According to an old undated newspaper filed away at the Cape May County Museum, an author identified only as Z.H. recalls a story told to him about Captain Kidd’s treasure supposedly buried in Cape May County.
[This story was told to me] during the cold, winter evenings around a glowing wood fire. I was but a small lad and a silent listener. I have thought often of the sore disappointment of the actors in the drama of this story remembered by me as if only heard last evening.
On a certain cloudless night in the 1870s, when at near midnight, by the light of the moon, it was quiet as a grave and the stillness was broken only by the flapping of sail, the rush of the incoming tide and the roar of the surf on the sandy beach.
After making our boat secure and lowering the sail, we hurriedly secured our picks and shovels and crossed to a point on the beach marked by a stake in the soft beach sand. Only the day before had we determined upon this very spot, by the ranges that stood on Nummy’s Island, the Five Mile Beach, and by one dead cedar tree that stood alone on the beach to the north.
I was a little nervous. It seemed to me that my heart beats could be heard a 100 yards away. We said little, but after reaching the spot we lost no time in removing the loose sand. One of my companions had not been at work more than 20 minutes when we heard him say, ‘Here it is. I just struck it with my shovel!’ And striking it several times it gave forth a dead, metallic sound. Our anxiety was intensified and our hopes seemed near realization.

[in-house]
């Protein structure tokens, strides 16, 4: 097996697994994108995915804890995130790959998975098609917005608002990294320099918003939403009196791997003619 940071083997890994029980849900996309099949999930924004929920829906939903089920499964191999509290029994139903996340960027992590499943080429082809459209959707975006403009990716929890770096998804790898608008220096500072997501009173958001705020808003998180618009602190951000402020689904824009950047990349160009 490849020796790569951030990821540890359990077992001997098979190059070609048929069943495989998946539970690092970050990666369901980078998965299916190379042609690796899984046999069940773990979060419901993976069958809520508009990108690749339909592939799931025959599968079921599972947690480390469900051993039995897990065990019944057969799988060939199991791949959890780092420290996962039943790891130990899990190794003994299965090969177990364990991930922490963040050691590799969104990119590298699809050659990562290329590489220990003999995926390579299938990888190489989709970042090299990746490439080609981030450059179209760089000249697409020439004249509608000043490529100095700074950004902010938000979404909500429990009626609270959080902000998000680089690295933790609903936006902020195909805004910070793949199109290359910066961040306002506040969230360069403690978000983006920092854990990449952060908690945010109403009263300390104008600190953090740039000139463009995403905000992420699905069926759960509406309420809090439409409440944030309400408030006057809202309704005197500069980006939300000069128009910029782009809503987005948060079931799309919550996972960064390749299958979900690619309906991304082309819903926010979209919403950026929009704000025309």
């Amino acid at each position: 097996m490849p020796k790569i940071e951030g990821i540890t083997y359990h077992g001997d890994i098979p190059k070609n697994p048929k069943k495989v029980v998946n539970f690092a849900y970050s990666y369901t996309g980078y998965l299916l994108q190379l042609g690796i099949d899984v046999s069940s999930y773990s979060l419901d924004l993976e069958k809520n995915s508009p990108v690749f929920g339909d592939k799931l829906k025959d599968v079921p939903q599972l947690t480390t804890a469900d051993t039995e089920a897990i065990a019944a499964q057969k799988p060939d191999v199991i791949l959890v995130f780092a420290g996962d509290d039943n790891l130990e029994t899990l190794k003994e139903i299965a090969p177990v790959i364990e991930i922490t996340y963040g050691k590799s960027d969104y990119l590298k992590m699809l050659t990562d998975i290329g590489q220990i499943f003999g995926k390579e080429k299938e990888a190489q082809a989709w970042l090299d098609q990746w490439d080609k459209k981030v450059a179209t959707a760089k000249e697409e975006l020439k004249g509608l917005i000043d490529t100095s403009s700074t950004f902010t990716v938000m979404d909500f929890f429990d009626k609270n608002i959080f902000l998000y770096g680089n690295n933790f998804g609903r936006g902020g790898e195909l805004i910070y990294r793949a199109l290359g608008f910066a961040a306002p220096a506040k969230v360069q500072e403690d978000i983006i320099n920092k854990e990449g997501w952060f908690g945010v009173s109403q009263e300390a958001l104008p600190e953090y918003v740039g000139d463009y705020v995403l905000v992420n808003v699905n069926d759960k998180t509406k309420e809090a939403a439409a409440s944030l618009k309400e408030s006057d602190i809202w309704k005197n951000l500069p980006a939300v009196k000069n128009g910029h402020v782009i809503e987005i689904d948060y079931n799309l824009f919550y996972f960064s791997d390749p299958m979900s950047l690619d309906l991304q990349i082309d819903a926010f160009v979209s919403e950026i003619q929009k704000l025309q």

I stopped shoveling and was standing erect, when I could discern some object moving. I watched the object for a few seconds to satisfy myself I was still alive. The object appeared to be approaching us. As it grew nearer, we were to see that it was the outline of a man. On it came, nearer and nearer; this form of a man and at his heels a large dog. A hasty consultation determined our course of action. We made a hasty retreat to our boat and we fled that ghostly shadow of a man on the beach.
Boy that I was, my interest at high pitch, I asked, “And, did you go back the next day?”‘
“Yes, my boy,” he sadly said. “We did not discover the metal box, but something else instead. It was the imprint in the soft sand of a heavy box or chest weighing many pounds being pulled across the sand. Deep footprints indicated that it had been no light task even for a strong man to drag the metal box and its contents up among the sand hills of the beach where we lost all trace of the trail. And to this day none of us know the contents of the box and whether it was part of the buried bounty of Captain Kidd, the pirate, found by some lucky treasure hunter, or the form of the pirate himself stalking the beach with his dog that clear moonlight night at half past midnight.”